Pinehurst's Ryder Cup Lounge
At first glance, the Ryder Cup Lounge looks like nothing more than an alcove off the lobby of the Carolina, the Pinehurst Resort's historic hotel in Pinehurst, N.C. Yet every time you pass by its double doors, whether it's on your way to playing the No. 2 Course (No. 19 on Golf Digest's list of America's 100 Greatest Golf Courses) or as you return from a chicken-and-ribs dinner at one of the region's quality barbecue joints, you can't help but want to stop in for a cocktail.
1: QUICK pop / 2: make it a double / 3: can I run a tab? / 4: drinks for the bar! / 5: when is last call?
"Location, location, location; this is where most foursomes meet," says golfer Kevin Minor of Chicago, who admitted it was "no coincidence" he was sitting at the bar. According to bartender Mike Bishop, many hotel guests spend more time in the lounge than in their room. The phrase "stumbling distance" comes to mind.
"They meet there before playing. They meet there when they get back. They meet there before dinner. And meet there again for a nightcap," he says.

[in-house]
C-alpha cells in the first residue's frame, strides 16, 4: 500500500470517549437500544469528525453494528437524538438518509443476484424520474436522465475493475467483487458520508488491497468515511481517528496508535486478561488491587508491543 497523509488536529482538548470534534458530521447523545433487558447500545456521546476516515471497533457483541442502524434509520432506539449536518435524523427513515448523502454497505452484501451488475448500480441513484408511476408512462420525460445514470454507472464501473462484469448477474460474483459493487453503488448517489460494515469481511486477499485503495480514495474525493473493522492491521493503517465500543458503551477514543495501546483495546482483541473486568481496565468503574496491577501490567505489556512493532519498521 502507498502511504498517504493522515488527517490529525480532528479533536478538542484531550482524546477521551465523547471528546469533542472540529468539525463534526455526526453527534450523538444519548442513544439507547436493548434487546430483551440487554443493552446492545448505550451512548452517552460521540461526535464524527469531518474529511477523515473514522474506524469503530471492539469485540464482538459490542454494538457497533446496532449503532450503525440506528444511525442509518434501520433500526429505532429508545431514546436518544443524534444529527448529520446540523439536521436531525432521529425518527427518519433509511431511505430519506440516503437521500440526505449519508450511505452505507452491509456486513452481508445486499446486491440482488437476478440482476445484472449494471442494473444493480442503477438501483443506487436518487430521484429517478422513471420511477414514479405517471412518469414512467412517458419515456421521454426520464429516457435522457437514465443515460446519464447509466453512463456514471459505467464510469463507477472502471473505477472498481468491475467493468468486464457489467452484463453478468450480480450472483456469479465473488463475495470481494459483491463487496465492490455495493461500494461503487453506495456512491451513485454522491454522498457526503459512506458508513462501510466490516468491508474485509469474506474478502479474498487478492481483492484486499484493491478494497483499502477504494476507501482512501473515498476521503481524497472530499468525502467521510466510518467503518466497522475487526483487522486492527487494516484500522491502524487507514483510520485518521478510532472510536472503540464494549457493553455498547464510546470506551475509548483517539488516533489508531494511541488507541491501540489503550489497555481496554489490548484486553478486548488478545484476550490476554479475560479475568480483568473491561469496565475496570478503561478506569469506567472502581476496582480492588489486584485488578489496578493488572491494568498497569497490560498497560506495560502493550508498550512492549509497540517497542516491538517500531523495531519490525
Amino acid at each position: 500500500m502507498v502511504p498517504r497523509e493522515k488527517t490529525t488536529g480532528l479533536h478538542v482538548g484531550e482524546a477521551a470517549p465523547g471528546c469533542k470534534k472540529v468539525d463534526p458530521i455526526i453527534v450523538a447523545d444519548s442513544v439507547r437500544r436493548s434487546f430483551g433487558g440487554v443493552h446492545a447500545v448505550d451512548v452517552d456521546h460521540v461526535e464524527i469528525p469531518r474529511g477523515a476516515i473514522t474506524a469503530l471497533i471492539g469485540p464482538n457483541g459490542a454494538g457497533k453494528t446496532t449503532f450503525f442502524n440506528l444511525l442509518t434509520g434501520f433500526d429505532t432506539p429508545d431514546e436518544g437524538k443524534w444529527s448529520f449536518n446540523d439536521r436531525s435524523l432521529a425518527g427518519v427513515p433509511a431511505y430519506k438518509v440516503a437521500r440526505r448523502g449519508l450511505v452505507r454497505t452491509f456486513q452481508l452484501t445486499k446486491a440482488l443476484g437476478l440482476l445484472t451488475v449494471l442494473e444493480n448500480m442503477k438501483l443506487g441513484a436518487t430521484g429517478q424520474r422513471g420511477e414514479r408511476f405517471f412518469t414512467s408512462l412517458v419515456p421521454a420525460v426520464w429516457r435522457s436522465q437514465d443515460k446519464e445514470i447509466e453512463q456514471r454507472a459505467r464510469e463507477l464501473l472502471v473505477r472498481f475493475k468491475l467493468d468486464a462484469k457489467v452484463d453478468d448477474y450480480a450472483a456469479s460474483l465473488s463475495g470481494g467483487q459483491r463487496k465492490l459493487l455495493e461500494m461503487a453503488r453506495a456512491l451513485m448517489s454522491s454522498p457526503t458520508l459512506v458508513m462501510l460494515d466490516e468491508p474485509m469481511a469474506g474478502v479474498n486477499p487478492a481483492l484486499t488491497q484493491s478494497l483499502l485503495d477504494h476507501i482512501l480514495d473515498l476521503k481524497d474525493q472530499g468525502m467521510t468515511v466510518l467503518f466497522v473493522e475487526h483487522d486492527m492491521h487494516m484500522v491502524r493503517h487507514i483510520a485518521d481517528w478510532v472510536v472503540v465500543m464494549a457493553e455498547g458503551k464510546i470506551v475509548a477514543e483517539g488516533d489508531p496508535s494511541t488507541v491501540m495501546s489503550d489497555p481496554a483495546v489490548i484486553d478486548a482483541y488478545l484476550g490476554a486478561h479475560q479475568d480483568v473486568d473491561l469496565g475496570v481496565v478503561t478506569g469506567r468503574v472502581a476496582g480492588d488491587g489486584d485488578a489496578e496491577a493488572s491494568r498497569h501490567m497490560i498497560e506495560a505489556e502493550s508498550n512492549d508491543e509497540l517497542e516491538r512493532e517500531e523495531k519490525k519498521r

Location is one of several reasons the Ryder Cup Lounge was named one of Golf Digest's 50 Best 19th Holes.
The PGA of America, which controls the Ryder Cup, granted Pinehurst special permission to use the name when the lounge opened in 1986, and a Ryder Cup trophy used to be displayed in the room. The trophy has since been moved to the resort's clubhouse. Still, if you need to get fired up to play a match, it's worth a trip into the lounge to see the memorabilia from past Ryder Cups. The highlight is a wall dedicated to the 1951 matches that were played at Pinehurst. Look at the U.S. team photo, and you'll see an impressive group of golfers: Snead, Hogan, Burke, Demaret, Mangrum. It's no wonder the Americans won 9½-2½ that year.
Although that team didn't have the pleasure of celebrating victory in the lounge, the bar has had many famous customers, says Kevin Phenegar, director of dining. Arnold Palmer surprised patrons when he walked in with his future wife, Kit Gawthrop, in 2004. Architect Rees Jones visits a lot. And actor/director Ron Howard can sometimes be found reading scripts.
The mahogany-wood bar is unspectacular -- it seats only five -- but the room, with its dark- wood trim and tables, is a great setting for groups that want to relive the day's round.
The ultimate time to be there is at dusk, from mid-March to late fall, when a bagpiper serenades guests Thursday through Sunday. And the best spot to listen is on the porch (above right), adjacent to the lounge.